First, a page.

Saudi Arabia and Russia have led the Opec+ cartel to an agreement to sharply cut oil production to boost prices, risking a backlash from the US and European countries already battling rising energy inflation.
The Opec+ group will cut 2 million barrels per daywhich corresponds to 2 percent of the global supply, it said after its first face-to-face meeting in Vienna in almost two years.
The group said it was acting “given the uncertainty surrounding the global economic and oil market outlook and the need to improve long-term oil market guidance.”
The cut decision came despite extensive lobbying by the US government leading up to the meeting and represents a significant break with the Biden administration, which is trying to slash oil and gasoline prices ahead of the crucial November midterm elections.
Washington criticized the cut move, saying it was a “short-sighted decision” at a time when “maintaining a global energy supply is paramount.”
In response, the US said it would continue to release oil from its strategic stockpiles “as needed” and was considering “additional responsible measures” to increase domestic oil supplies.
Biden will also work with Congress on legislation to “reduce Opec’s control over energy prices,” his statement added, in an apparent reference to antitrust legislation known as NOPEC, long considered by U.S. lawmakers, but was never adopted.
Oil prices are up 5 percent since Friday ahead of the session international benchmark Brent rose to $93.95 a barrel after the cut was announced.
Analysts said Saudi Arabia’s move, which would prop up oil prices and hurt Western governments’ efforts to curb Russian oil revenues used to sustain its war in Ukraine, is a significant moment in Riyadh’s 75-year energy alliance with the US .
“Saudi Arabia has put Opec on a collision course with the free world. They have sided with Russia in the name of protective oil market management – just as consumers around the world are battling inflation and the rising cost of living,” said Bill Farren-Price, a veteran Opec observer at consultancy Enverus. “Political consequences for Riyadh will inevitably follow.”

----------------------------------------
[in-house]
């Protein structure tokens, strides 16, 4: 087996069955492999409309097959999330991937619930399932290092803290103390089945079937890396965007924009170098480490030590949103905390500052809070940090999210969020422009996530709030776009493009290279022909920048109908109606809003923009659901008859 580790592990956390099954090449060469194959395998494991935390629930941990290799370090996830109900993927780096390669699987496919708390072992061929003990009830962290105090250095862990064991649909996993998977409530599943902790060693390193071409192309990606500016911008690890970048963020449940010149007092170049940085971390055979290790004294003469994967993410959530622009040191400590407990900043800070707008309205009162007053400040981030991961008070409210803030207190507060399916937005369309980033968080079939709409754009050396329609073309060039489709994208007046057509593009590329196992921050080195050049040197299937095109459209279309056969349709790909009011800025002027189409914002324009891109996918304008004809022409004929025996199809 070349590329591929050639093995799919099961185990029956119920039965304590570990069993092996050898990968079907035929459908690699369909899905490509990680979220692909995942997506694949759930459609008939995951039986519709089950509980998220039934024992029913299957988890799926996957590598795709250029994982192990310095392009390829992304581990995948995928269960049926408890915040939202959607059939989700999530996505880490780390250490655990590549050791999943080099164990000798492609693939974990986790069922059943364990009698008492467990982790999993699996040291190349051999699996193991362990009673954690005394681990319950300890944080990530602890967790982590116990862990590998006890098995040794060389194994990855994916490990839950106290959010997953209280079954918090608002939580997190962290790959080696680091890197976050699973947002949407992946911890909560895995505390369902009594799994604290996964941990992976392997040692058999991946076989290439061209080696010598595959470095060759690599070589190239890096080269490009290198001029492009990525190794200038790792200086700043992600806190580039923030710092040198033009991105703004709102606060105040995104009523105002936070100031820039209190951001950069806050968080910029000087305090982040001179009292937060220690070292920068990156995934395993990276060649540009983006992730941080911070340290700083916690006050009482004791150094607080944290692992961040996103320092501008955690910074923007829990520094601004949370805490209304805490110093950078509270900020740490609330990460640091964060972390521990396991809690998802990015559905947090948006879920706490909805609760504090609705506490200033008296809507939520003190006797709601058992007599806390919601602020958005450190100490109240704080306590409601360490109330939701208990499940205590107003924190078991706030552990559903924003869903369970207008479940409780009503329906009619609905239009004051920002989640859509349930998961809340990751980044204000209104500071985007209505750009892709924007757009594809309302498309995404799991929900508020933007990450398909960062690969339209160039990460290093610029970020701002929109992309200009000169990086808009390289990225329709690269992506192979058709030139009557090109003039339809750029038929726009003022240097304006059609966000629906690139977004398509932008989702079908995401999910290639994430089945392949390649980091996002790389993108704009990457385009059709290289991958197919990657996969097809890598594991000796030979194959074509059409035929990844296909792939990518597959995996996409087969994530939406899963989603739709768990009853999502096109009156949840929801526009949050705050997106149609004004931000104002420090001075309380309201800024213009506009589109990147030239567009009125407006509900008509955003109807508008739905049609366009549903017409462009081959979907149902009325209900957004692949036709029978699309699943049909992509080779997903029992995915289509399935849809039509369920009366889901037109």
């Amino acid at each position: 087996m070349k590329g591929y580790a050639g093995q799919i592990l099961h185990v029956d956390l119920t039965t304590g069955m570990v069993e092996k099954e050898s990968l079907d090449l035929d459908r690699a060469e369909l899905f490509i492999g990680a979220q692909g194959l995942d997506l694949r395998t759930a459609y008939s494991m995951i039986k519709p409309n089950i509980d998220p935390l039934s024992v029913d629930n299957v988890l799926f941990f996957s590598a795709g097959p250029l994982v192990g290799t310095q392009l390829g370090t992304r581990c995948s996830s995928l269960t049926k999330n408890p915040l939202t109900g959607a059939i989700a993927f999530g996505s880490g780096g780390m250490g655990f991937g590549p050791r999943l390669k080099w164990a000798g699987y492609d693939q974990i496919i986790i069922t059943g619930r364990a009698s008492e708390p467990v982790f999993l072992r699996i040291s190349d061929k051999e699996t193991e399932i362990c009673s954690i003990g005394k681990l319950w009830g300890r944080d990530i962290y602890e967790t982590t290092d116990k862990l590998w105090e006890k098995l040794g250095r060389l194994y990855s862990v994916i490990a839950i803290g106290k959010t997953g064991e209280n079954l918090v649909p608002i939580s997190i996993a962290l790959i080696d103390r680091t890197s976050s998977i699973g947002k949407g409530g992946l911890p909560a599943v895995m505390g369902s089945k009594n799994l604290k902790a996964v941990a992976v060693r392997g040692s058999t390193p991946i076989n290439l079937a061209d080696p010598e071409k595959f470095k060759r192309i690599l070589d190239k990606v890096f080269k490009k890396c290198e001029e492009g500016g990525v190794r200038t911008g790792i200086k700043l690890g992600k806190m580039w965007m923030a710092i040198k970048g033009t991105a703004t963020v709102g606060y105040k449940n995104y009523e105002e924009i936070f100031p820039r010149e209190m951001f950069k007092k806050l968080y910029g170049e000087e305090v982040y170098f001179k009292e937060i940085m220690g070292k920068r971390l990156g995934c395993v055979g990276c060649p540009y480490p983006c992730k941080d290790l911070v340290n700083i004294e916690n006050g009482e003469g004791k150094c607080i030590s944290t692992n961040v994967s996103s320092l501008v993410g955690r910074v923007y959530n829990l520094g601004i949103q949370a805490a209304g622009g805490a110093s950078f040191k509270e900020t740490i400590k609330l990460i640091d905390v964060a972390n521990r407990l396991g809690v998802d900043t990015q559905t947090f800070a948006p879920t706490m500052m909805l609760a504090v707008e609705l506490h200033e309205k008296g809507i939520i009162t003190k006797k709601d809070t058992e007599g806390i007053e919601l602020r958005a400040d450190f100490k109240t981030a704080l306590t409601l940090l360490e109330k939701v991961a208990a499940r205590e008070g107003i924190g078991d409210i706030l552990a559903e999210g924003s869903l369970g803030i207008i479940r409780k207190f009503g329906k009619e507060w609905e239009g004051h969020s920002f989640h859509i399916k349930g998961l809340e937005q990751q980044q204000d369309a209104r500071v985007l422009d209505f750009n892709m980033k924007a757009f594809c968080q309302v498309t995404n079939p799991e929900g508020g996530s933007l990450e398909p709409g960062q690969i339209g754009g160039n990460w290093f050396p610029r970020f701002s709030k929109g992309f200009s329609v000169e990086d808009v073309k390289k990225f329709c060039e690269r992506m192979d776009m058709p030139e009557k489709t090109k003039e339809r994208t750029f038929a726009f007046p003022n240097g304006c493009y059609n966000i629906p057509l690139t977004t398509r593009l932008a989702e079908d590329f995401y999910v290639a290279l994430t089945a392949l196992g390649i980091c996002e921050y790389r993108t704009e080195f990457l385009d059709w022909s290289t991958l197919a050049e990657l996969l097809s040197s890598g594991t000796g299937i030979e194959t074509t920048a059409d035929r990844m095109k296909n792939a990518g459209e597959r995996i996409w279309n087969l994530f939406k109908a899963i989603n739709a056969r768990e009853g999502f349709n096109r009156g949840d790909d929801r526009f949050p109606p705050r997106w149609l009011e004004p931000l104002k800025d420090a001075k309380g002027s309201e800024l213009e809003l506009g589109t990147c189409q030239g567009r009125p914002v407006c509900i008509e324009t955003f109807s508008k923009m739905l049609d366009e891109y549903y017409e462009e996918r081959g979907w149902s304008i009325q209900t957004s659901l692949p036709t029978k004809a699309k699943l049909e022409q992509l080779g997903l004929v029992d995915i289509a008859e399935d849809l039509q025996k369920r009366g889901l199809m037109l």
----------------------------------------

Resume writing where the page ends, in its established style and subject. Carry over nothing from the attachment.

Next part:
The cartel’s decision to cut comes hours after EU countries agreed to a US plan to impose a price cap on Russian oil exports, an attempt by Western countries to slash crude oil and fuel prices. Saudi Arabia and other OPEC Gulf states feared this plan could drive down oil prices across the board and even be used against them in the future.
“This is extremely political and a very clear signal of Opec’s dissatisfaction with the price cap,” said Amrita Sen, chief oil analyst at Energy Aspects. “Regardless of whether the price cap is actually in effect, they see it as a dangerous precedent.”
Opec+ members have also been irritated by the Biden administration’s continued release of oil from the reserve allocated for supply emergencies, which is at its lowest level since 1984.
Some analysts said the cuts could push prices higher just weeks before new sanctions are imposed on supplies from Russia, the world’s largest oil exporter.
“Even if the actual cut turns out to be less than the headline, the fact remains that Saudi Arabia-led Opec has decided to cut oil supply significantly, despite Washington’s will,” said Paul Sankey, an oil analyst who attended the conference meeting in Vienna. said.
“This is fundamentally a bad outcome for the Biden administration and also for the global economy.”
https://www.ft.com/content/64d35a40-5144-44f6-afca-c8b88c9d0ad5 Opec+ agrees to cut production by 2 million barrels per day